Lauryn Hill, Nas Palladium Ballroom Monday, October 29
From darkness there was light, sound and a burst of atomic energy as Nas came to the stage with a gang of musicians ready to work through a 90-minute set last night at the Palladium Ballroom. It only took the four minutes of the first song for the crowd to come on board.
"No Introduction" came through the speakers with a dedication to Kelis, and two bars in, the drums pulled out to give him two beats from the rhythm section. We are in a brave new world in regards to the arrangements from Nas' musical director, Dustin Moore, and backing band, Z. The rest of the night had heavy dashes of James Brown and Prince running through the background. It's clear the grown-up Nas is loving this sophisticated background and he took control of the mic more like a rock god than an emcee.
A section connecting "Represent" and "N.Y. State of Mind" segued into a literal James Brown jam and jumped right into "Daughters," before he slowed down the night a little. His crowd work game was on point too, as he pulled out a bottle of Champagne and a single flute to share with a lucky lady in the front row. "A Queens Story" was especially touching, and reminded us that both he and Lauryn Hill may be fully present in song, but some part of their mind was with loved ones on the East Coast.
"Hate Me Now" changed the mood and showed the band in its finest, biggest, most epic hour. At least until we got to "World's An Addiction," where it became clear Nas and band may be performing on a whole different planet. It occurred to me this tour deserves a live recording.
Nas' set ended at 10:30 and Ms. Hill stepped on stage sometime around 12:15. I was sort of shocked how few were prepared for the wait. And, for the record, I've waited longer for Ms. Badu.The DJ was getting booed song after song, and with the Drake drops and some of the younger hits, it was an admitted bad match for the crowd. He found a reggae groove leading up to her entrance that managed to soothe those who had not left.
The lights finally dropped and it was quiet, as Hill scratched from backstage: "I get out, I get out of all your boxes." For a minute, the Hill crowd gave the Bieber-ites across town a run for their money. Very quickly we were reminded the wait was worth it.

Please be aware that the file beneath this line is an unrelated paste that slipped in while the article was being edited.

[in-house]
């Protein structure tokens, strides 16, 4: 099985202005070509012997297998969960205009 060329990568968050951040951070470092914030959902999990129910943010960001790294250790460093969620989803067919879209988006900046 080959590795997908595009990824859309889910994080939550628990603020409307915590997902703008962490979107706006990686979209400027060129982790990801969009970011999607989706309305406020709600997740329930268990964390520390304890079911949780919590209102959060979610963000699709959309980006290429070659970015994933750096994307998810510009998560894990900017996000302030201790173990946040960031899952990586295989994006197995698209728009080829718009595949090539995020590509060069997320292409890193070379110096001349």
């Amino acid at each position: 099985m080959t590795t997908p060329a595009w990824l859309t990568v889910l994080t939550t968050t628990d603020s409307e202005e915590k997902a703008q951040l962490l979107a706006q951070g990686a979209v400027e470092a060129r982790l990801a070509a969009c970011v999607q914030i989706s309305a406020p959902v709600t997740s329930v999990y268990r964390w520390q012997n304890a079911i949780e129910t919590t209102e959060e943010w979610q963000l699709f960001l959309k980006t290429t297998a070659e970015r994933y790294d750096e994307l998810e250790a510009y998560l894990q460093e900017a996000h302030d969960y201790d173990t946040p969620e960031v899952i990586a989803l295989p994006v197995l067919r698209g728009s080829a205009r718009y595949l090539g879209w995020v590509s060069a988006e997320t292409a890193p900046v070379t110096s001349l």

She was wildly conducting the band, the sound engineer and, seemingly, the light guy. This wasn't the image of a band playing a rehearsed song; this was a painter pulling color out of pots in real time. They were having a conversation to create the song and it was compelling. Hill's band also did brand-new arrangements of nearly every song, and the set delved into the psych side of reggae, emerging as some Fela Kuti-Tina Turner hybrid.
"I can see some of you deciding to move or not move," Hill said. "Deciding if I am sane, or not sane. I can see you deciding if you are still down with a free spirit like me. And I want you to know I get it. So you make the decision, but don't be late."
This show was not haunted by her reputation. Her voice sounded like bourbon being poured, and she brought new life to a catalog that was already technically perfect. She didn't skip The Fugees tracks, and when she hit those rap sections, I could only dream of what her career would have been like if an A&R guy would have pushed her in the hip-hop direction instead of R&B. Still, she did it all with unmatched skill, no matter what the chatter has been about her work in the last decade.
The magic came when she finally hit the single from her upcoming album, Black Rage. A re-appropriation of "A Few of My Favorite Things," Rage is a smart articulation of the social and political constructs informing her description of black rage. And yes, it focuses on racial dynamics, on the description of oppression and its aftermath. The crowd was listening to every word, and afterward, Hill presented the lyrics for those who may have lost them in the contagious beat: "Black rage is founded on draining and draining/Threaten your freedom, so you'll stop complaining/Poison the water, while they say it's raining/They call you mad for complaining, complaining/Old time bureaucracy, drugging the youth/Black rage is founded on blocking the truth."
It was church in there, and I mean that as compliment. She looked back out and said, "Don't let them tell you who you are. Sometimes you are ahead of the curve. They don't know what to do with you when you are ahead of the curve."
And maybe she wasn't late at all. Maybe she was somewhere we all should have thought to be. Maybe we were too early.
Random note: Does "Fu-Gee-La" have the best hook of all time? Discuss.
Pro-tip: You guys, it's Lauryn. Bring something to read.
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